Len-Artist Challenge #103: Surprise

Now this is a challenge. A surprised moment could be photographed in many ways. I was thinking about this and came up with the idea that sometimes people would be surprised they were photographed candidly. So here goes my interpretation of this week’s challenge by Ann-Christine.

Let’s begin with a most recent picture taken on my son’s boat during an outing to Folsom Lake. This was part of my birthday present. I love to shoot the backs of people. Totally unaware were my daughter-in-law, granddaughter, and grandson. Maybe I should have told Ryan to straighten up his head, but then it would ruin the candid moment. Separately, the kids were also surprised.

Now, we go back in time (2018) to a photo walk along the Embarcadero in San Francisco. In this shot we have a young couple helping their very senior dog into her stroller. This touched my heart.

These next two are of homeless guys. One is asleep and the other is trying to get his belongings into the restroom. More images to touch my soul.

Last, was opening day at Daffodil Hill. This was run by a family who plant these lovely flowers each year and open their property to the public. They closed permanently after the first weekend because of the crowds on the property and traffic mayhem on the road in/out. From left to right: The traffic on the road in, the line for the restrooms, the congestion along a path.

I may have been behind the camera for these images, but I’ve also been on the receiving end of a candid shot or two by my photo buddies! I love candid images.

So what have you been doing? Wrapping up October

My October was busy with routine stuff and photo outings. However, these outings didn’t produce a super amount of images, well any that I would post here! But practice is great and I’m still learning. So I’m just going to separate them into outings.

Folsom Lake, late afternoon shoot. This outing was with our local camera store, Action Camera. They are great and are always willing to help.

Davis Ranch: This was with my All About Photography Group. We went out to Davis Ranch, in Sloughhouse, where all sorts of produce is sold. They are known for their delicious corn. At this time of the year, they also have a corn maze, a pick your own strawberry patch and more. And, of course, pumpkins!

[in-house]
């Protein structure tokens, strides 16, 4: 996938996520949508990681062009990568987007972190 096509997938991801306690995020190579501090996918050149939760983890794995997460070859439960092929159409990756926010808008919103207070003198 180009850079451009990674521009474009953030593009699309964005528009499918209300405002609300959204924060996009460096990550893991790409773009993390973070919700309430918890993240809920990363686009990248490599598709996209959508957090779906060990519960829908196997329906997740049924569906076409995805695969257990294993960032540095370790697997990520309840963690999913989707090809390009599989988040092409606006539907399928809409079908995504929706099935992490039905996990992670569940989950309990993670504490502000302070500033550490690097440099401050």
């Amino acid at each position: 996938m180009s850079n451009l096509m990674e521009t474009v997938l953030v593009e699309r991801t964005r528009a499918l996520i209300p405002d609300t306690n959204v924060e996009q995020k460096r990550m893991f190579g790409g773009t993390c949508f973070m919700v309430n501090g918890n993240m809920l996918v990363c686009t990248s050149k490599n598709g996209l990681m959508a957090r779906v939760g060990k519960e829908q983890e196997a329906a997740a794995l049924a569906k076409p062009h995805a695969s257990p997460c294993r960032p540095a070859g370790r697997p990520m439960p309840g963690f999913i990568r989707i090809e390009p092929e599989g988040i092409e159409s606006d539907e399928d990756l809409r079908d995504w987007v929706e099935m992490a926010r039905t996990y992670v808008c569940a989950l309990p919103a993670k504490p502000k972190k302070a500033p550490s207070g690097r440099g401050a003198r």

Jensen Botanical Gardens: Marlene and I visited this garden in Carmichael. It would be beautiful in the Spring, but during the Fall, not much was blooming. It was a great exercise in shooting what was there!

Carnival Pictures: My Camera Totin’ Tuesdays group took the day off and did a night shoot at the Citrus Heights Sunrise Mall’s small carnival. This was a great way to practice slow shutter speed and zooming. I was amazed to see everyone’s pictures and what they concentrated on. Some didn’t zoom, some did street photography. But I enjoyed zooming. I also brought along my neighbor and friend, gave her my D3100 and showed her how to do slow shutter and zoom. She was amazing, especially since I didn’t give her too much direction! You’ll have to guess what some of these were because I don’t remember. But I did have fun!

 

 

Go again next year? Water Lantern Festival, Folsom Lake

I saw the picture of the activity and thought, “I’d like to do that too.” The water lanterns glowed in the dark while their reflections glowed in the water. That’s what drew me into going to the Water Lantern Festival at Folsom Lake in Folsom.

Now, I do understand about expectations and how the environment can change our ability to get perfect shots. What I don’t understand is how an event of this size can be so mismanaged!

Arriving was easy. Photo buddy Ray and I got there about 5 p.m. (gates opened at 3 p.m.), parked in the second parking lot and immediately jumped onto a shuttle. This was easy. I was able to carry my camera bag, tripod, backpack, chair and dinner. We checked in and walked down to the beach, agreeing that getting right near the water was necessary for good photos. I took note, however, that the bathrooms were up at the top and the lake was down, leaving more beach to walk through.